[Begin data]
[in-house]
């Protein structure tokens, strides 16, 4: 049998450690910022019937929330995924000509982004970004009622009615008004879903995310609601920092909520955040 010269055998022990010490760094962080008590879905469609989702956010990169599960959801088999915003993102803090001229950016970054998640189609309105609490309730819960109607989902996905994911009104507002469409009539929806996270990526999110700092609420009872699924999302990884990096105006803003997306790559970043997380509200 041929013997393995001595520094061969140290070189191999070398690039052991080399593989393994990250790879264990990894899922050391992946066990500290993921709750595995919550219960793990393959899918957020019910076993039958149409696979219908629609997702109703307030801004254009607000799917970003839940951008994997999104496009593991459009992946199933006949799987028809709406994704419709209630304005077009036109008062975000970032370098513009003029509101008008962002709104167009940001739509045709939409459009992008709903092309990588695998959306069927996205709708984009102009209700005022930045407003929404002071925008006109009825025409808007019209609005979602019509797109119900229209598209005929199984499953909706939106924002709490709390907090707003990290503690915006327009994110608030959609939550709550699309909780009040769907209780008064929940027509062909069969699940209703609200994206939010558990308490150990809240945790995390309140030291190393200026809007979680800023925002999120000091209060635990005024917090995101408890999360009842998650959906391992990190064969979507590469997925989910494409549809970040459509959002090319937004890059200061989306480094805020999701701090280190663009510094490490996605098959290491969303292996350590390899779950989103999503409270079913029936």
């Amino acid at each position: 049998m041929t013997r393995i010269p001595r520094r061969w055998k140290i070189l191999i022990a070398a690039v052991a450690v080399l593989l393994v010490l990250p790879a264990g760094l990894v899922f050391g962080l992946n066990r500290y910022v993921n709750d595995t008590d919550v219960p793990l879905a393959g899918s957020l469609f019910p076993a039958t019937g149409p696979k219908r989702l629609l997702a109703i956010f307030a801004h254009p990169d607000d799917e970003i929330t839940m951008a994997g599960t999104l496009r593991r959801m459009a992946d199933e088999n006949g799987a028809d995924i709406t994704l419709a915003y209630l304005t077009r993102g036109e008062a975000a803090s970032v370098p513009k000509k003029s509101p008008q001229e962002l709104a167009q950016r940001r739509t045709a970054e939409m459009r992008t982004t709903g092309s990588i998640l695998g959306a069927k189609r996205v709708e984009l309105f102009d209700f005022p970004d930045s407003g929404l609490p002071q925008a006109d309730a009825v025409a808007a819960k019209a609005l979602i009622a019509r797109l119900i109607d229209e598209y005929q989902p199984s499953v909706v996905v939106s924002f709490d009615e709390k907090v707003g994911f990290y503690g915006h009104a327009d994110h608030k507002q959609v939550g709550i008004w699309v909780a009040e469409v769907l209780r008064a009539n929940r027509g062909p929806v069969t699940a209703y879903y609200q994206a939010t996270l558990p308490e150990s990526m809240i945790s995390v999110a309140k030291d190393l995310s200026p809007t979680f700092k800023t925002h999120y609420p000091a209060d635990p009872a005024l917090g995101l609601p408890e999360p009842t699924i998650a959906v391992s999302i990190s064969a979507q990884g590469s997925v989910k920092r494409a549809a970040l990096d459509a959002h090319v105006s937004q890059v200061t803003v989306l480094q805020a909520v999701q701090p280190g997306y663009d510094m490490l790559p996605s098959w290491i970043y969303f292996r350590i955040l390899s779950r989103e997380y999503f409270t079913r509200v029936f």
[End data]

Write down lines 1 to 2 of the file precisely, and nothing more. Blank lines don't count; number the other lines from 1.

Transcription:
[in-house]
């Protein structure tokens, strides 16, 4: 049998450690910022019937929330995924000509982004970004009622009615008004879903995310609601920092909520955040 010269055998022990010490760094962080008590879905469609989702956010990169599960959801088999915003993102803090001229950016970054998640189609309105609490309730819960109607989902996905994911009104507002469409009539929806996270990526999110700092609420009872699924999302990884990096105006803003997306790559970043997380509200 041929013997393995001595520094061969140290070189191999070398690039052991080399593989393994990250790879264990990894899922050391992946066990500290993921709750595995919550219960793990393959899918957020019910076993039958149409696979219908629609997702109703307030801004254009607000799917970003839940951008994997999104496009593991459009992946199933006949799987028809709406994704419709209630304005077009036109008062975000970032370098513009003029509101008008962002709104167009940001739509045709939409459009992008709903092309990588695998959306069927996205709708984009102009209700005022930045407003929404002071925008006109009825025409808007019209609005979602019509797109119900229209598209005929199984499953909706939106924002709490709390907090707003990290503690915006327009994110608030959609939550709550699309909780009040769907209780008064929940027509062909069969699940209703609200994206939010558990308490150990809240945790995390309140030291190393200026809007979680800023925002999120000091209060635990005024917090995101408890999360009842998650959906391992990190064969979507590469997925989910494409549809970040459509959002090319937004890059200061989306480094805020999701701090280190663009510094490490996605098959290491969303292996350590390899779950989103999503409270079913029936």